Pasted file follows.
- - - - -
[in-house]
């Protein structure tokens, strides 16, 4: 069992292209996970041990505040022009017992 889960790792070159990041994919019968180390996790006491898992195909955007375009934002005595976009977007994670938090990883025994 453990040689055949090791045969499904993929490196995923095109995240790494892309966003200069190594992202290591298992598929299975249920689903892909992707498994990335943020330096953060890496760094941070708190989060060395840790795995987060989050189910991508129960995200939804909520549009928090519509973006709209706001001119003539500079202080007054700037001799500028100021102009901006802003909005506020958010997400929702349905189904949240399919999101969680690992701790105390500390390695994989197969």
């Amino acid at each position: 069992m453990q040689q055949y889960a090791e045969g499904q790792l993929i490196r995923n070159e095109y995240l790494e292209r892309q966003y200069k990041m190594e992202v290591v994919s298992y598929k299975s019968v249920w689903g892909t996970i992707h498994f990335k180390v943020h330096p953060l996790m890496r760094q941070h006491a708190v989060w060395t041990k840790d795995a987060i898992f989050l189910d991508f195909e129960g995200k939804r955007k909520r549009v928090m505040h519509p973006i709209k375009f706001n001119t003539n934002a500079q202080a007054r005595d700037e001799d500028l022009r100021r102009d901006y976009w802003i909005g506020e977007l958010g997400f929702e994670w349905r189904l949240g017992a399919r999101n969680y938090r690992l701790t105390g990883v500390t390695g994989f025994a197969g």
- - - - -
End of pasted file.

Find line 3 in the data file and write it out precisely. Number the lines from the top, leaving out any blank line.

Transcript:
């Amino acid at each position: 069992m453990q040689q055949y889960a090791e045969g499904q790792l993929i490196r995923n070159e095109y995240l790494e292209r892309q966003y200069k990041m190594e992202v290591v994919s298992y598929k299975s019968v249920w689903g892909t996970i992707h498994f990335k180390v943020h330096p953060l996790m890496r760094q941070h006491a708190v989060w060395t041990k840790d795995a987060i898992f989050l189910d991508f195909e129960g995200k939804r955007k909520r549009v928090m505040h519509p973006i709209k375009f706001n001119t003539n934002a500079q202080a007054r005595d700037e001799d500028l022009r100021r102009d901006y976009w802003i909005g506020e977007l958010g997400f929702e994670w349905r189904l949240g017992a399919r999101n969680y938090r690992l701790t105390g990883v500390t390695g994989f025994a197969g």